This is an excerpt from an excellent article by Peter Gray, one of the most respected researchers in developmental psychology and an exceptionally thoughtful writer. For the complete article see here. For Peter Gray's blog on Psychology Today see here.
ADHD and School: The Problem of Assessing Normalcy in an Abnormal Environment
ADHD diagnoses derive from schools' intolerance of normal human Diversity.
Peter Gray, Freedom to Learn, Psychology Today, July 7, 2010
Peter Gray, a research professor of psychology at Boston College, is a specialist in developmental and evolutionary psychology and author of a widely used introductory textbook, Psychology.
According to the most authoritative recent data, approximately 8% of children in the United States, aged 4 to 17, have been diagnosed as having ADHD (Attention Deficit Hyperactivity Disorder). The same reports note that the disorder is about three times as frequent in boys as it is in girls, so this means that roughly 12% of boys and 4% of girls have received the diagnosis. Think of it. Twelve percent of boys--that's approximately one boy out of every eight--has been determined by some clinical authority, using official diagnostic criteria set out by the American Psychiatric Association, to have this particular mental disorder!
If only teachers' ratings were used, the numbers would be even greater...
ADHD is Fundamentally a School Adjustment Problem
What does it mean to have ADHD? Basically, it means failure to adapt to the conditions of standard schooling. Most diagnoses of ADHD originate with teachers' observations. In the typical case, a child has been a persistent pain in the neck in school--not paying attention, not completing assignments, disrupting class with excessive movements and verbal outbursts--and the teacher, consequently, urges the parents to consult with a clinician about the possibility that the child has ADHD. Using the standard diagnostic checklists, the clinician then takes into account the ratings of teachers and of parents concerning the child's behavior. If the ratings meet the criterion level, then a diagnosis of ADHD is made. The child may then be put on a drug such as Adderall or Concerta, with the result, usually, that the child's behavior in school improves. The student begins to do what the teacher asks him to do; the classroom is less disrupted; and the parents are relieved. The drug works...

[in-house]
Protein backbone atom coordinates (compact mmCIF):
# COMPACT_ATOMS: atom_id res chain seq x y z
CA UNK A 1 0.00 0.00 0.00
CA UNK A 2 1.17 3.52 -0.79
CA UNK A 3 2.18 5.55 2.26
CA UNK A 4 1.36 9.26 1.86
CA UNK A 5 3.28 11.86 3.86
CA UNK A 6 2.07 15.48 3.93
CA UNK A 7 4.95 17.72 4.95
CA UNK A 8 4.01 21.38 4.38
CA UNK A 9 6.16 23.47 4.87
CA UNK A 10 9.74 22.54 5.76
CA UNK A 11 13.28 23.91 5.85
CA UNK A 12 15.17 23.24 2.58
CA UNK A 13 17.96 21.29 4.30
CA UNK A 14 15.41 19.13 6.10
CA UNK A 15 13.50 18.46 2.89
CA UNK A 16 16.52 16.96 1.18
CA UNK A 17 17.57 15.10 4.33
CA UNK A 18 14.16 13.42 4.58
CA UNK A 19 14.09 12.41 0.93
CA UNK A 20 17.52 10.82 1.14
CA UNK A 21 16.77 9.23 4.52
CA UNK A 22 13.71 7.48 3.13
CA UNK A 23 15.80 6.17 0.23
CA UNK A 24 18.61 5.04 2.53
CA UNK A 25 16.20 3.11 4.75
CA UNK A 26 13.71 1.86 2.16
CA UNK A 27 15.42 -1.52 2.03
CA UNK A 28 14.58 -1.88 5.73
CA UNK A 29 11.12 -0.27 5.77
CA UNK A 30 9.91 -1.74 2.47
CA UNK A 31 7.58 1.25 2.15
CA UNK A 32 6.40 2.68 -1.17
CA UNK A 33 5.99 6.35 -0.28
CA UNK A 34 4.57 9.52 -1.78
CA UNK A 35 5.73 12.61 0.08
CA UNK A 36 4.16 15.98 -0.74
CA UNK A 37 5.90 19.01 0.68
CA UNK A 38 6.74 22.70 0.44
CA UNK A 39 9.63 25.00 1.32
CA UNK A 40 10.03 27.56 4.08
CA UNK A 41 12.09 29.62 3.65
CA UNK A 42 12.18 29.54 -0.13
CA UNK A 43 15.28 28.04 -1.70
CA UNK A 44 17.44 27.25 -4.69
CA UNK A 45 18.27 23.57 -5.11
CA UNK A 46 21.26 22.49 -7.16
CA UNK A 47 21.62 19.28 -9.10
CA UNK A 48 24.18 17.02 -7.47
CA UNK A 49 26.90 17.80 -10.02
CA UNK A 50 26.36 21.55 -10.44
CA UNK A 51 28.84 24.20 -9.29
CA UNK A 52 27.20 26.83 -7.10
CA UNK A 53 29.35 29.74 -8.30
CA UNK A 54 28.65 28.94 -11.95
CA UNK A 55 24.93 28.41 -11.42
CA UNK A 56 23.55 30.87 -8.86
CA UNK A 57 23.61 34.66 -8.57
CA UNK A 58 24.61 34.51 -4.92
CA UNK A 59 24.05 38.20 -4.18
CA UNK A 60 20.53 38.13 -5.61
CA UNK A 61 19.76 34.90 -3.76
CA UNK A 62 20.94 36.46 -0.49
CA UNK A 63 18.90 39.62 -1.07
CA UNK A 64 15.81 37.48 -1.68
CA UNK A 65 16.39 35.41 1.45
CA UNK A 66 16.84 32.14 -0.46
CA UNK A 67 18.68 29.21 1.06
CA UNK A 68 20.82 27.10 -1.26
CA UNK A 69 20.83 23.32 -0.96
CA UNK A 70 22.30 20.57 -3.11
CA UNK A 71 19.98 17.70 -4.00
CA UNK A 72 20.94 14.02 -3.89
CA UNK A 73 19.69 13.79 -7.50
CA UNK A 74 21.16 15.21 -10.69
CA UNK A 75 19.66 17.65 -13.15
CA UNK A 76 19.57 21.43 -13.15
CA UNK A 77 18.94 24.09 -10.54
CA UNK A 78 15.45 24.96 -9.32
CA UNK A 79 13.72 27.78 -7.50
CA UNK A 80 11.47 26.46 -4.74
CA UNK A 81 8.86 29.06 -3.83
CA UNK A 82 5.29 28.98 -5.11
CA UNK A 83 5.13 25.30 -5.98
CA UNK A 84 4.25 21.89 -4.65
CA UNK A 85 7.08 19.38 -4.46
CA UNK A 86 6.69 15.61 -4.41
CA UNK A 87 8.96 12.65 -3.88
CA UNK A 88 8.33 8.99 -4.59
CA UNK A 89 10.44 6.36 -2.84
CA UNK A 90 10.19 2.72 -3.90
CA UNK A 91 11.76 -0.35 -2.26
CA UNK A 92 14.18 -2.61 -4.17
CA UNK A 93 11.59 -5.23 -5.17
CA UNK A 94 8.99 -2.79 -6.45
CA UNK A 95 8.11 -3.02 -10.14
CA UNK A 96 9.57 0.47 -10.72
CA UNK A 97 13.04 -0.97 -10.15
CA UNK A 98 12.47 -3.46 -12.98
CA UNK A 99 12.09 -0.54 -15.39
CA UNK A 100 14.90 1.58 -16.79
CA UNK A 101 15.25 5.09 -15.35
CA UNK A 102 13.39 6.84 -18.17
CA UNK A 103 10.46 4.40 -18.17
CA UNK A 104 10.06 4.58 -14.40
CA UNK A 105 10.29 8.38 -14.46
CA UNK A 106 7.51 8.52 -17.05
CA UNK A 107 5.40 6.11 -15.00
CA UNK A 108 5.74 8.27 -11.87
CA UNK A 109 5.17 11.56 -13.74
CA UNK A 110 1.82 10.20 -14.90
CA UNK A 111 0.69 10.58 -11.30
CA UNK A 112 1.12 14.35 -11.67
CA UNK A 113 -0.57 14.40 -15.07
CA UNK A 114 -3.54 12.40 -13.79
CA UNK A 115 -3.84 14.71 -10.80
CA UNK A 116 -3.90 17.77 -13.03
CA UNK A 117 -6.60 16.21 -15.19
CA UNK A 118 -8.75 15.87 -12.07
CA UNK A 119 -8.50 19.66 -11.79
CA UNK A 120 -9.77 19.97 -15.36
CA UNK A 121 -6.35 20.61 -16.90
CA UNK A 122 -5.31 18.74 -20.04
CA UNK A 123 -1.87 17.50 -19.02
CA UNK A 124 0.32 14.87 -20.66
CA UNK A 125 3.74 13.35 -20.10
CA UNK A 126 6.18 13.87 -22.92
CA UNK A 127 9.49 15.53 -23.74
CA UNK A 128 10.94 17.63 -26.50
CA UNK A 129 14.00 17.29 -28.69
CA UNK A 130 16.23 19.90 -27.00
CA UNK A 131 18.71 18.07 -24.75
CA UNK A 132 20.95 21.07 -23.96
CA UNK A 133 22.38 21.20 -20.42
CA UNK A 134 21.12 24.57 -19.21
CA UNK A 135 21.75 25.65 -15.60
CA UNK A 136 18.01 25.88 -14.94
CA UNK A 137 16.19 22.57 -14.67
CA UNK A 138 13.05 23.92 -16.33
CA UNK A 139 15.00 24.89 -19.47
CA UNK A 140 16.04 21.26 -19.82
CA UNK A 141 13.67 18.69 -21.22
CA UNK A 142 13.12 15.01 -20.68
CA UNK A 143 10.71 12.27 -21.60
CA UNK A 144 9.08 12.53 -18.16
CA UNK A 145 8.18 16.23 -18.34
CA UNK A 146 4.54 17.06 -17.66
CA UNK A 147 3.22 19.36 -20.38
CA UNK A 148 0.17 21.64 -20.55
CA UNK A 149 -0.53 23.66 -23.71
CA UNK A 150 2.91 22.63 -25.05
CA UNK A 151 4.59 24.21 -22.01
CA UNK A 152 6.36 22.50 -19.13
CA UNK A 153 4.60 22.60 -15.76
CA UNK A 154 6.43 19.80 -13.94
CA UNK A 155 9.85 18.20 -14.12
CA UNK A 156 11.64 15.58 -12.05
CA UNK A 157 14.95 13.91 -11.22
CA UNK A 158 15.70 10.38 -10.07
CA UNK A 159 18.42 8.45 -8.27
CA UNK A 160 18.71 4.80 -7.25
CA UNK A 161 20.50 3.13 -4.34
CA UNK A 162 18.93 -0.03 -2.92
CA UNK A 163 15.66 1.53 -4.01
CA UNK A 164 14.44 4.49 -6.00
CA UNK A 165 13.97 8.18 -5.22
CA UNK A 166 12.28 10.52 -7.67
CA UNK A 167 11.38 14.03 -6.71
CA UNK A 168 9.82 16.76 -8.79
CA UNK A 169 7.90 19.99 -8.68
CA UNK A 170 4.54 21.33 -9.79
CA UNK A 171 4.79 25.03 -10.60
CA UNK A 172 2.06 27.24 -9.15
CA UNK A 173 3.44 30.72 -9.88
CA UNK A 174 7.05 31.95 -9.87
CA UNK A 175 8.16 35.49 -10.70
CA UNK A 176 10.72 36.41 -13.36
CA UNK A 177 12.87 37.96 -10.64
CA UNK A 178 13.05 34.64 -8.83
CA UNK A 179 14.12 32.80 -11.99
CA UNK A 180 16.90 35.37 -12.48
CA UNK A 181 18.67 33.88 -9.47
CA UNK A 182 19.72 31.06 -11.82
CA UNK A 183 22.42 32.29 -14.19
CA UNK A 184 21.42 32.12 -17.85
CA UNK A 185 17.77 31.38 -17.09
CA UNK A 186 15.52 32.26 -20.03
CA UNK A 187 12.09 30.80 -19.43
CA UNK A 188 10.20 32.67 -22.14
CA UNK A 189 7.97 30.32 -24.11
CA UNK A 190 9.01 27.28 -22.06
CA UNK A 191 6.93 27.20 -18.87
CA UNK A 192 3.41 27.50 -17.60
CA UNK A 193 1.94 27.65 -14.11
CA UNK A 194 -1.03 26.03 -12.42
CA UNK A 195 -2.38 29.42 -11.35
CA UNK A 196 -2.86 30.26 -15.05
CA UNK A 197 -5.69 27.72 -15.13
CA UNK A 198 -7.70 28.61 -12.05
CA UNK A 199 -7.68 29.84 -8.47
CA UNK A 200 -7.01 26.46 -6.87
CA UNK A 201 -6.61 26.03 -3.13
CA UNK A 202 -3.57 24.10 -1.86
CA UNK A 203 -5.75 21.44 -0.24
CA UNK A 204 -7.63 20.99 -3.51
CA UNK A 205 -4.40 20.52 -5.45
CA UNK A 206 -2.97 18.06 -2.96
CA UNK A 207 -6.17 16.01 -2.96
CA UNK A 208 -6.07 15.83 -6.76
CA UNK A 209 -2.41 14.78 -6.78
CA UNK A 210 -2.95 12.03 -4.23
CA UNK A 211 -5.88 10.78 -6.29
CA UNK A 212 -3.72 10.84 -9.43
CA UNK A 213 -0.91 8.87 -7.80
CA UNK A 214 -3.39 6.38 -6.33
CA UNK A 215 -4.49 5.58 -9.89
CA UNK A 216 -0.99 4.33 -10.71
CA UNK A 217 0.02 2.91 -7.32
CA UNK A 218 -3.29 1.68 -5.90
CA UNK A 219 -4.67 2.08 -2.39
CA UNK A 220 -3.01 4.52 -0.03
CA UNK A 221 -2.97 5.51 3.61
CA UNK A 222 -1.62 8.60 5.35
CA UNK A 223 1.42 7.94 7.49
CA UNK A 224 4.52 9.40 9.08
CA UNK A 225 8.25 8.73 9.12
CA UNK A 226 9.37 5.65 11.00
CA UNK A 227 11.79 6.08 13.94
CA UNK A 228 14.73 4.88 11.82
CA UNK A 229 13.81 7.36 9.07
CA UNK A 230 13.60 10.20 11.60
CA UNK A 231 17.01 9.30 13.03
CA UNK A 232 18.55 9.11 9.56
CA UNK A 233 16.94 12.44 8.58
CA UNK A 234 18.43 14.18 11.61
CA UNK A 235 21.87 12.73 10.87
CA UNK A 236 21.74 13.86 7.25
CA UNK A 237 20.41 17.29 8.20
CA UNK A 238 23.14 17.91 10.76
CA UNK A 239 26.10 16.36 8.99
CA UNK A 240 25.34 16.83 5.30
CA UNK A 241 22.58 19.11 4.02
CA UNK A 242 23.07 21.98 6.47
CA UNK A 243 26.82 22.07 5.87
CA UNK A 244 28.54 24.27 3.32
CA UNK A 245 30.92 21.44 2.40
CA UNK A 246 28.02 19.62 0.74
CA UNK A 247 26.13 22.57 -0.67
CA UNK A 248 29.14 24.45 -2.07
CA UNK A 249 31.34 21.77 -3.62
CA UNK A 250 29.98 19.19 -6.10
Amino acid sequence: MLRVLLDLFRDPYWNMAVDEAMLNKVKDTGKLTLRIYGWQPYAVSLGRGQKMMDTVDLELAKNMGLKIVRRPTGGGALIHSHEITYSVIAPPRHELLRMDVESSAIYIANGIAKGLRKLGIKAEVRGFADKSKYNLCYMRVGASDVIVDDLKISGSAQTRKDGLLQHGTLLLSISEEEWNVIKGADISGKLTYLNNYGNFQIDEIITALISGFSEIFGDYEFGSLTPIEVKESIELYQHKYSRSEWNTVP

Why Do So Many Kids Have Difficulty Adjusting to School?
From an evolutionary perspective, school is an abnormal environment. Nothing like it ever existed in the long course of evolution during which we acquired our human nature. School is a place where children are expected to spend most of their time sitting quietly in chairs, listening to a teacher talk about things that don't particularly interest them, reading what they are told to read, writing what they are told to write, and feeding memorized information back on tests. As I have detailed in previous essays, during the entire course of human history until very recently, children were in charge of their own education. They learned by following their own inner, instinctive guides, which led them to ask countless questions (their own questions, not someone else's), to converse with others as equal partners, to explore their world actively, and to practice the skills crucial to their culture through self-directed play in age-mixed groups. [See Children Educate Themselves II: The Wisdom of Hunter-Gatherers.]
Schools' Intolerance of Normal Human Diversity
Why do some kids adapt to school better than do others? The answer to that does lie in biology--normal biology, not abnormal biology. For good evolutionary reasons, members of our species vary genetically in ways that create diversity in personality. People have always lived in communities, and communities--as well as the individuals within them--benefit from diversity. It is good that some people are relatively restrained while others are more impulsive, that some are relatively passive while others are more active, that some are cautious while others are bolder, and so on. These are among the dimensions that make up normal personality. In situations where people are free, they find ways of behaving and learning that fit best with their biological nature, and through those means they make unique contributions to the communities in which they live. Normal human environments always have a variety of niches that people can occupy, and people who are free naturally choose niches where they are most comfortable and happy, the niches that match best with their biological nature... More